Barkha Mossae is a Mauritian diplomat for the Ministry of Foreign Affairs and is a keen advocate of environmental diplomacy. She became a One Young World Ambassador in 2012 and is a passionate campaigner for the sustainable development of Small Island Developing States (SIDS).
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The pivotal UN Sustainable Development Summit and the 70th meeting of the UN General Assembly (UNGA 70) begins on 25 September and will determine the direction taken on global development, by agreeing on a new set of 17 global Sustainable Development Goals (SDGs).
These goals, clustered around the principles of people, peace, prosperity, planet and partnerships, will replace the expiring Millennium Development Goals (MDGs). However, the SDGs will be more than a mere extension of the MDGs. They establish a different dynamic; an awareness of the necessity for innovative financing beyond donor-recipient relations and beyond government sources; greater accountability in the face of social media scrutiny and, more crucially, greater scope for participation and co-creation by non-governmental actors.
The MDGs had a heavy focus on poverty eradication and targeted mainly developing countries. They triggered unprecedented momentum for the cause, by providing eight goals around which governments, donors and development partners could rally. These goals provided a broad policy framework for development that is still valid. However, success in achieving the MDGs has been mitigated amid criticisms that the eight goals were arbitrarily agreed upon by a few people at the UN and then presented to governments with little consultation. It is therefore understandable that the path to the UNGA 70 is peppered with pessimism.
In contrast, there are many reasons to believe that the SDGs will have a resounding impact. The SDGs will be “integrated and indivisible”, as per the outcome document of the UN Summit;Transforming our World: The 2030 Agenda for Sustainable Development. This already represents a significant effort in rationalising key developmental concerns into 17 compact goals and 169 targets, relevant to the whole world rather than just the developing one.
The economic downturn is behind us, and it served to show that the achievement of cross-cutting goals related to poverty eradication, inequality and human rights is inextricable from the way we do business. Furthermore, the way the 17 SDGs were formed is indicative of a different approach. Since the 2012 UN Conference on Sustainable Development (Rio+20) launched the multi-track processes towards the post-2015 agenda, worldwide consultations have been a modus operandi to the development of the new set of goals. The My World survey, in addition to multisectoral outreaches to youth, civil society, businesses and disenfranchised groups, made an unprecedented effort to tap into a multiplicity of voices.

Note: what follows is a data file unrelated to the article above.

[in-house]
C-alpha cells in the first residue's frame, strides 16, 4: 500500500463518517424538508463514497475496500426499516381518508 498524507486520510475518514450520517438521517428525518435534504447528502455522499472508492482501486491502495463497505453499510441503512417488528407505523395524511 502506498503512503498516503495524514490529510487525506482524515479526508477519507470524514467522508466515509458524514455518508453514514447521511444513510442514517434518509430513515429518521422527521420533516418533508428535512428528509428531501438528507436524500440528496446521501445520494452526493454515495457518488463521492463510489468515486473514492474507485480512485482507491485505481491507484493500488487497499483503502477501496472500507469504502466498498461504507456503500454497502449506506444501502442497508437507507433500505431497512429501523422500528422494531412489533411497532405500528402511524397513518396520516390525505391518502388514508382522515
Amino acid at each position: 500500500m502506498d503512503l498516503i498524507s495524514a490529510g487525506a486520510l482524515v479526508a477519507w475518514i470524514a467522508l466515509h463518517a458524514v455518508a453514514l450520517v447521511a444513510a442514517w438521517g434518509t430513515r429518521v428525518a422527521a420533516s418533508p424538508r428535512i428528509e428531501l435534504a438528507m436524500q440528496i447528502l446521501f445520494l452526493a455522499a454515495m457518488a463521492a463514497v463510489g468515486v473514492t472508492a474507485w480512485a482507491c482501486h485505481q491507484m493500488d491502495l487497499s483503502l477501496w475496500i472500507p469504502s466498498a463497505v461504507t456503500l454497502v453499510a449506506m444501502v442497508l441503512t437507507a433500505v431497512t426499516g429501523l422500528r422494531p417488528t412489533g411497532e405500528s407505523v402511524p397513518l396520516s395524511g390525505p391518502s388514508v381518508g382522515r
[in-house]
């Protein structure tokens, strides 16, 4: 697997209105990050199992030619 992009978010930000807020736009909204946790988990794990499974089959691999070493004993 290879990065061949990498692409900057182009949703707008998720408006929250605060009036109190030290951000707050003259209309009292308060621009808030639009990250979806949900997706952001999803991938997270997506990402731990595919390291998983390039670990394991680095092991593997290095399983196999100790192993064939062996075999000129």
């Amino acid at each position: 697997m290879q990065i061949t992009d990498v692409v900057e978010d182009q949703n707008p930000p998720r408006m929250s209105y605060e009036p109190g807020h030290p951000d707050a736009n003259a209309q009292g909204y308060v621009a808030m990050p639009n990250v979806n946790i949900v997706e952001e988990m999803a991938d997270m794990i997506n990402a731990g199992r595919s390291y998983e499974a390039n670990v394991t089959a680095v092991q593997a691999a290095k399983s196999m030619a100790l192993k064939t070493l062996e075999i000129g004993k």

The short timeframe of 15 years does not speak of short-termism in policymaking; instead, it saves the present generation from ossifying a set of developmental concerns that may become contextually obsolete in the next few years. In addition, the speed and disruptive potential of social media has handed us the tools to ensure accountability and promote innovation in the way we tackle the different SDGs.
The SDGs are only as strong as our faith in, and contribution to, them. In our present connected societies, they are no longer the reserve of a select group of government officials and multilateral technicians. Unencumbered by bureaucracy, every citizen, and particularly every millennial, now has the chance to pioneer sustainable development. Let’s do it.
Goal 1 ;End poverty in all its forms everywhere
Goal 2 ;End hunger, achieve food security and improved nutrition and promote sustainable agriculture
Goal 3 ;Ensure healthy lives and promote wellbeing for all at all ages
Goal 4 ;Ensure inclusive and equitable quality education and promote lifelong learning opportunities for all ;
Goal 5 ;Achieve gender equality and empower all women and girls
Goal 6 ;Ensure availability and sustainable management of water and sanitation for all
Goal 7 ;Ensure access to affordable, reliable, sustainable and modern energy for all
Goal 8 ;Promote sustained, inclusive and sustainable economic growth, full and productive employment and decent work for all
Goal 9 ;Build resilient infrastructure, promote inclusive and sustainable industrialisation and foster innovation
Goal 10 ;Reduce inequality within and among countries
Goal 11 ;Make cities and human settlements inclusive, safe, resilient and sustainable
Goal 12 ;Ensure sustainable consumption and production patterns
Goal 13 ;Take urgent action to combat climate change and its impacts*
Goal 14 ;Conserve and sustainably use the oceans, seas and marine resources for sustainable development
Goal 15 ;Protect, restore and promote sustainable use of terrestrial ecosystems, sustainably manage forests, combat desertification, and halt and reverse land degradation and halt biodiversity loss
Goal 16 ;Promote peaceful and inclusive societies for sustainable development, provide access to justice for all and build effective, accountable and inclusive institutions at all levels
Goal 17 ;Strengthen the means of implementation and revitalise the global partnership for sustainable development
*Acknowledging that the United Nations Framework Convention on Climate Change is the primary international, intergovernmental forum for negotiating the global response to climate change.